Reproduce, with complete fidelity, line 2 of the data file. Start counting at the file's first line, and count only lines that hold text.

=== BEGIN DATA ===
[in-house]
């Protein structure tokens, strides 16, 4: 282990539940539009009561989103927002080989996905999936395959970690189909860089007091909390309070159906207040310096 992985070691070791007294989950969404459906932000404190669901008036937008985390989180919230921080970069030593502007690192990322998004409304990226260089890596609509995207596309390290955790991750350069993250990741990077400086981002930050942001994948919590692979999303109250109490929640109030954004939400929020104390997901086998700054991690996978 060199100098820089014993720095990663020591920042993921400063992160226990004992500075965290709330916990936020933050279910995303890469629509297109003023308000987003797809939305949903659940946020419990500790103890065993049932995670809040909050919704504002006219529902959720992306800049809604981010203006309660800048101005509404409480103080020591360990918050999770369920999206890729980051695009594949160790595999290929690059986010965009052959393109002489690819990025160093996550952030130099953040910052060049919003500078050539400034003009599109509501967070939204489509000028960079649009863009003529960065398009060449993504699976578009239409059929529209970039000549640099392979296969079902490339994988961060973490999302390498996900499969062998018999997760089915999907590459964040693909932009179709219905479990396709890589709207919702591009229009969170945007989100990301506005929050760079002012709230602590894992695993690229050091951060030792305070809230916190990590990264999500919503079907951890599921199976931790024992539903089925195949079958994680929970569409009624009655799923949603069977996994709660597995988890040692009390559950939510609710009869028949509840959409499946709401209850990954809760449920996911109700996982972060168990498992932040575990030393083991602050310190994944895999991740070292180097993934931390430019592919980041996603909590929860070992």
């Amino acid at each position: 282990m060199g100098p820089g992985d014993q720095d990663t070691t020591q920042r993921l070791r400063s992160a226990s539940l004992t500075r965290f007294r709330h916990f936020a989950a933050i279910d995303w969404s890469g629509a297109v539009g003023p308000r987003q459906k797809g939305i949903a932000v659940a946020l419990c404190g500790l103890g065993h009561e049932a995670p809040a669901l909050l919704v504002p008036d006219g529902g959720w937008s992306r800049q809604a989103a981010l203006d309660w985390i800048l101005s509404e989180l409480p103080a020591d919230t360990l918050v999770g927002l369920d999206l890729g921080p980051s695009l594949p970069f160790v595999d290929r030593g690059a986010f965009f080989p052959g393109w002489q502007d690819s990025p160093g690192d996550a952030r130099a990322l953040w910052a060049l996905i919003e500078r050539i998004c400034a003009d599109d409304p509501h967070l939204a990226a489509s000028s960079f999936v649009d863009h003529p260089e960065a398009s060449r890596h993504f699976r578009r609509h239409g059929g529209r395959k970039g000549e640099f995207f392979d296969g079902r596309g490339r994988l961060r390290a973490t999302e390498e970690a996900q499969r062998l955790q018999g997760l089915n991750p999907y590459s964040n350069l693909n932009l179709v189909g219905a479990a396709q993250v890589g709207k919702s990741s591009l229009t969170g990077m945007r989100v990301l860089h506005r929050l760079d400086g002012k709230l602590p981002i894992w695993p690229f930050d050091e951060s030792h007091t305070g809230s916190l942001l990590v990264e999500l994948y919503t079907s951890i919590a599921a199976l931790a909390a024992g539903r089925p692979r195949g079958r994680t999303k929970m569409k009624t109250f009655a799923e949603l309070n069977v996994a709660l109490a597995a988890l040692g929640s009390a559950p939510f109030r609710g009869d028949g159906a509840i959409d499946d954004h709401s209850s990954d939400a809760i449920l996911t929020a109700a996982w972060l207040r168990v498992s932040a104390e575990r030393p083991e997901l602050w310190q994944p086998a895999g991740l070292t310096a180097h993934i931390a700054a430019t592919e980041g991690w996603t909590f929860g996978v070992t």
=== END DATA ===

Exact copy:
């Protein structure tokens, strides 16, 4: 282990539940539009009561989103927002080989996905999936395959970690189909860089007091909390309070159906207040310096 992985070691070791007294989950969404459906932000404190669901008036937008985390989180919230921080970069030593502007690192990322998004409304990226260089890596609509995207596309390290955790991750350069993250990741990077400086981002930050942001994948919590692979999303109250109490929640109030954004939400929020104390997901086998700054991690996978 060199100098820089014993720095990663020591920042993921400063992160226990004992500075965290709330916990936020933050279910995303890469629509297109003023308000987003797809939305949903659940946020419990500790103890065993049932995670809040909050919704504002006219529902959720992306800049809604981010203006309660800048101005509404409480103080020591360990918050999770369920999206890729980051695009594949160790595999290929690059986010965009052959393109002489690819990025160093996550952030130099953040910052060049919003500078050539400034003009599109509501967070939204489509000028960079649009863009003529960065398009060449993504699976578009239409059929529209970039000549640099392979296969079902490339994988961060973490999302390498996900499969062998018999997760089915999907590459964040693909932009179709219905479990396709890589709207919702591009229009969170945007989100990301506005929050760079002012709230602590894992695993690229050091951060030792305070809230916190990590990264999500919503079907951890599921199976931790024992539903089925195949079958994680929970569409009624009655799923949603069977996994709660597995988890040692009390559950939510609710009869028949509840959409499946709401209850990954809760449920996911109700996982972060168990498992932040575990030393083991602050310190994944895999991740070292180097993934931390430019592919980041996603909590929860070992």